A friend reminded me today to think about the desires of my heart in terms of Philippians 4:4-8, which says,

“Rejoice in the Lord always; again I will say, Rejoice. Let your reasonableness be known to everyone.  The Lord is at hand; do not be anxious about anything, but in everything by prayer and supplication with thanksgiving let your requests be made known to God.  And the peace of God, which surpasses all understanding will guard your hearts and your minds in Christ Jesus.”

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another new year

The new year always sneaks up on me.  I spend so much time preparing for Christmas and traveling and trying to rest that before I know it I’ve found myself in a new year, utterly unprepared.  I have no concrete resolutions, and having gone to Passion the first week of 2013 already puts me behind in any resolution I do make.  However, I do have some ideas and I am going to try to stick to them, even if it means playing catch-up for a week or two.

Read 35 books this year.
Take photos every week.
Learn two new recipes per month.
Write at least two hand-written letters per week.
Read the Bible through in a year. (I’ve done one like this in the past.)

I have a feeling that this year, more than ever, I will be learning a lot about how to leave certain things behind.  2013 is going to be about  letting go of the things I cannot have or do not need in order to pursue tangible goals as well as dreams.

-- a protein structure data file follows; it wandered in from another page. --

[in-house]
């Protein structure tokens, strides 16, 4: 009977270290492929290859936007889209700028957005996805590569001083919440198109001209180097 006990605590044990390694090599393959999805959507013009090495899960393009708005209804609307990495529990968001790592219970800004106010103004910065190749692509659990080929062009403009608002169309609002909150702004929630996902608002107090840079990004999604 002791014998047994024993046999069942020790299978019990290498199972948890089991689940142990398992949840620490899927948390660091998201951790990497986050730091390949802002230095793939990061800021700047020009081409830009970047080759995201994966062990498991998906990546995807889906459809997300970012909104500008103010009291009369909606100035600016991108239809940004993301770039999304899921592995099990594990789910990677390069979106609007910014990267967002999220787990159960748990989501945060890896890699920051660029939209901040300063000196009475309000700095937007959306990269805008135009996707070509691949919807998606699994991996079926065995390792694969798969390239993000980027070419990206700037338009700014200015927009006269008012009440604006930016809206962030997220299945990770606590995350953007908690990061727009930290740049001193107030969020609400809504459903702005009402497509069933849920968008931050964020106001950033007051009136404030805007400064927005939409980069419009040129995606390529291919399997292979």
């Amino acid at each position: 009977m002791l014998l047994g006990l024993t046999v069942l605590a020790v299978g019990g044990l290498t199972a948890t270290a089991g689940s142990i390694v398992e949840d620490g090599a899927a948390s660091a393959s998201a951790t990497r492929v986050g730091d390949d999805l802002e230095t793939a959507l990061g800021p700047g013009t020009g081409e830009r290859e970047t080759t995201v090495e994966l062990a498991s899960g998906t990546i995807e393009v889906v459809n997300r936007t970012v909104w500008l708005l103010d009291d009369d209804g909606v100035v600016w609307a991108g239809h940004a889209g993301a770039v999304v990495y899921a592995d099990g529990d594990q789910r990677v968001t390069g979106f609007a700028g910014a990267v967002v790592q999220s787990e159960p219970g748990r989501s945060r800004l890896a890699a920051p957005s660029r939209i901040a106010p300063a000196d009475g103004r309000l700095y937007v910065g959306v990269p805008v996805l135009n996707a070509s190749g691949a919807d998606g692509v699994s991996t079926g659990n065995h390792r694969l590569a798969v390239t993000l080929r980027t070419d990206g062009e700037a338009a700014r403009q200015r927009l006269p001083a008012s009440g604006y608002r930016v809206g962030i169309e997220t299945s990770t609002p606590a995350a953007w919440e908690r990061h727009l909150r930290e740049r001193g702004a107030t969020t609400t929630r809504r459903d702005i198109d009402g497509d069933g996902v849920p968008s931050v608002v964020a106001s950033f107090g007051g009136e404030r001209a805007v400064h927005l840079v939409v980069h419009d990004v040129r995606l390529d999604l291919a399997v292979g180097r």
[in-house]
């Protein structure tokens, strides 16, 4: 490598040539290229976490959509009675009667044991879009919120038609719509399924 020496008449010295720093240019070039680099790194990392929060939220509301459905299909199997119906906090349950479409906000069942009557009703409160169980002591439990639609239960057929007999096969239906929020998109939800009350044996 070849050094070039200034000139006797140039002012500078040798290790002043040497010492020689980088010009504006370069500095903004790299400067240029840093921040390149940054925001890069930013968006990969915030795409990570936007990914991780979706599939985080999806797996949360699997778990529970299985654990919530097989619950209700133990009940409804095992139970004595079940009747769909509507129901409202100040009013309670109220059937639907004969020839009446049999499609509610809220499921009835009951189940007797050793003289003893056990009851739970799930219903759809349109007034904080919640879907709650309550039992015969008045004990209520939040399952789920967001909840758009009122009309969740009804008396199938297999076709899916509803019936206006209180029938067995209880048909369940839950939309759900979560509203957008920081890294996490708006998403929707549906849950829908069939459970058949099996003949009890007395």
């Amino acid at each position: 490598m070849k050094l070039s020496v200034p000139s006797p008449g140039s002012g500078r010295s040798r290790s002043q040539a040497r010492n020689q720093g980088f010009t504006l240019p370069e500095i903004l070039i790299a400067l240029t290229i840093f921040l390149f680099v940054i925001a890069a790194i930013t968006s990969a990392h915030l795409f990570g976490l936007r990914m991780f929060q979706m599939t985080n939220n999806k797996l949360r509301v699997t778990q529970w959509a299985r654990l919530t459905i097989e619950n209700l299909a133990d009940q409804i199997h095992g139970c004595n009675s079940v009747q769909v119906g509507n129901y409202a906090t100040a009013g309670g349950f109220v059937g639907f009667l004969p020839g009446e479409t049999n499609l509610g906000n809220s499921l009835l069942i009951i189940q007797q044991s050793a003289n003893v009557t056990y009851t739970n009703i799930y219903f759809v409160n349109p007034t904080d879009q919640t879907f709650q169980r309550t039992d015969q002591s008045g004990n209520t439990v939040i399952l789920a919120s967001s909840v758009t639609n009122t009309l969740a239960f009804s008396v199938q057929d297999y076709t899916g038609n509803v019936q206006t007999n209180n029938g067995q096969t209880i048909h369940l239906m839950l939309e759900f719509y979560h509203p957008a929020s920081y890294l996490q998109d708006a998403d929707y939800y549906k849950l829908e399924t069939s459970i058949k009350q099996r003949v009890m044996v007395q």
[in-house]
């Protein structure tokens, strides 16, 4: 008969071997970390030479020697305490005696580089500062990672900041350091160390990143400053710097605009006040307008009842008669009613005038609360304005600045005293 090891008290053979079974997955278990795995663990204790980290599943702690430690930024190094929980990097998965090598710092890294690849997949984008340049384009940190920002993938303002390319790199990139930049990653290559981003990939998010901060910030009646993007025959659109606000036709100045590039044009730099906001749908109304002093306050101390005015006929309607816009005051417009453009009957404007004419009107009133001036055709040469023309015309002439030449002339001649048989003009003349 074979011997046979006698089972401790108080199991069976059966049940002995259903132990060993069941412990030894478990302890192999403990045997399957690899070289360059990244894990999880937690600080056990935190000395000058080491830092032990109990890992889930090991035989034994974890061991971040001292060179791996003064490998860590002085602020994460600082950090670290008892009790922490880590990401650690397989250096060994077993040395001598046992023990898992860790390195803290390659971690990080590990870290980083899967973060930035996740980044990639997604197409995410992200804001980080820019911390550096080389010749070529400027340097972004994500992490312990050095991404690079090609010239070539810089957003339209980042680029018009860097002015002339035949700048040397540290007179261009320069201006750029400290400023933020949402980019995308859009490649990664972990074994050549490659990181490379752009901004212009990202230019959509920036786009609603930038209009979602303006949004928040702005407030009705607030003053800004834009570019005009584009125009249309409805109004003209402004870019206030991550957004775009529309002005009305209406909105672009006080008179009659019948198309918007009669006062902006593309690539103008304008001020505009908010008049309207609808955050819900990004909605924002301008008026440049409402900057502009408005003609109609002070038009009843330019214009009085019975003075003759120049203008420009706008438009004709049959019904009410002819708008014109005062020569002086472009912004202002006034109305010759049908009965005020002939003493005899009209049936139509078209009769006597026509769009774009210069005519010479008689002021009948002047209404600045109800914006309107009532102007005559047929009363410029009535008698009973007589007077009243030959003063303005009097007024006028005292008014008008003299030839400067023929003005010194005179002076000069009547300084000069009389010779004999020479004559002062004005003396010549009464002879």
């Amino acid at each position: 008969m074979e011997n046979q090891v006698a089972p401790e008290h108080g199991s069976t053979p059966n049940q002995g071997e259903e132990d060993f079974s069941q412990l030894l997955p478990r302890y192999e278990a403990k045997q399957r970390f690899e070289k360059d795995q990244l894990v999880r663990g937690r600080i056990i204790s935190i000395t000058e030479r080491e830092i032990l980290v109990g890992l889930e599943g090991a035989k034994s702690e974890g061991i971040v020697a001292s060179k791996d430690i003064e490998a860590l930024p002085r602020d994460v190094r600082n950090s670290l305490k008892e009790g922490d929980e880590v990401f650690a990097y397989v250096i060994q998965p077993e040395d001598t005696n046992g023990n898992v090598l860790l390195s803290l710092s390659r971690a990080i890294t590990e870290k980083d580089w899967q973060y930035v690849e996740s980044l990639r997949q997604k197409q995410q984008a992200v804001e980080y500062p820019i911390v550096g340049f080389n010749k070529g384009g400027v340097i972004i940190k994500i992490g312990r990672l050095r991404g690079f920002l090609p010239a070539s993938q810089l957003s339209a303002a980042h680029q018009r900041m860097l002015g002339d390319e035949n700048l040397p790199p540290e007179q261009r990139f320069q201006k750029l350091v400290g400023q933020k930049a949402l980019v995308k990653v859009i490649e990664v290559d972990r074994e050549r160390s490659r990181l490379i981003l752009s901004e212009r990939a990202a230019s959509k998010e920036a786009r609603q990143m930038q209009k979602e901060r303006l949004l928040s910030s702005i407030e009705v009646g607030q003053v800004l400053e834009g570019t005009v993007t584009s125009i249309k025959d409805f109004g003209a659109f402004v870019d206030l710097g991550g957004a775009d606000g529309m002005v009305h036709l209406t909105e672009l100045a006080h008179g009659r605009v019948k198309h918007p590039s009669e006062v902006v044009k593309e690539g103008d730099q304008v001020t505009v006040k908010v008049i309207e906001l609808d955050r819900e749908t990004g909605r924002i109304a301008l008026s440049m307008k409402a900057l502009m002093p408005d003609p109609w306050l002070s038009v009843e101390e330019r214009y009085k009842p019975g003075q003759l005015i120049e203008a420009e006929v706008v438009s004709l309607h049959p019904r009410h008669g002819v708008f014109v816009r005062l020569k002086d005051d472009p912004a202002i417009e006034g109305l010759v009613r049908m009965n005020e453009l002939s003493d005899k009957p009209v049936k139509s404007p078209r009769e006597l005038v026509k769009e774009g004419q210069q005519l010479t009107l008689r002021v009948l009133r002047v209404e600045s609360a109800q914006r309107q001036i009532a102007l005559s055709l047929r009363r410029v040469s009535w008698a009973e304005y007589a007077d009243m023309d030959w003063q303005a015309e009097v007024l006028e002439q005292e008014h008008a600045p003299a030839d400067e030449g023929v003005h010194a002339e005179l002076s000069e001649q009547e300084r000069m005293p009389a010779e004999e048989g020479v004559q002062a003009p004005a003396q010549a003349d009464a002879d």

On a semi-related note, I am officially an alumna member of Alpha Delta Pi sorority.  I went through my final ritual ceremony on Sunday afternoon, and it was neat to come full circle as an ADPi member.  ADPi is one of the main reasons I stayed at Mercer when I felt like giving up and transferring home.  I met truly amazing women who were supportive and encouraging, and they helped me through some of the toughest times in my life so far.  I know that even as an alumna, I still have those lasting friendships that I made during my time at Mercer, and I’m truly thankful for that.

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I also finished some graduate school applications this week, and I cannot tell you how thankful I am for this application process.  Sure, most people complain about editing resumes and writing statements of purpose, but those are the exact things that helped me to realize that graduate school is something that I truly want to do; it’s not just another stepping stone to get to where I want to go.  Furthermore, researching the different schools and programs really confirmed that school psychology is what I want to be doing for the foreseeable future.  Four years ago I was barely aware that one could become a school psychologist, and I certainly had no idea what they did.  (Go here for more information.)  During this process, I teared up while reading about the goals of the different programs.  It really hit me that these were the personal goals that I’ve carried with me for as long as I can remember.  It is an emotional moment when you begin to realize that your passions can line up with your career.  I’m more excited than I’ve ever been about school, to say the least.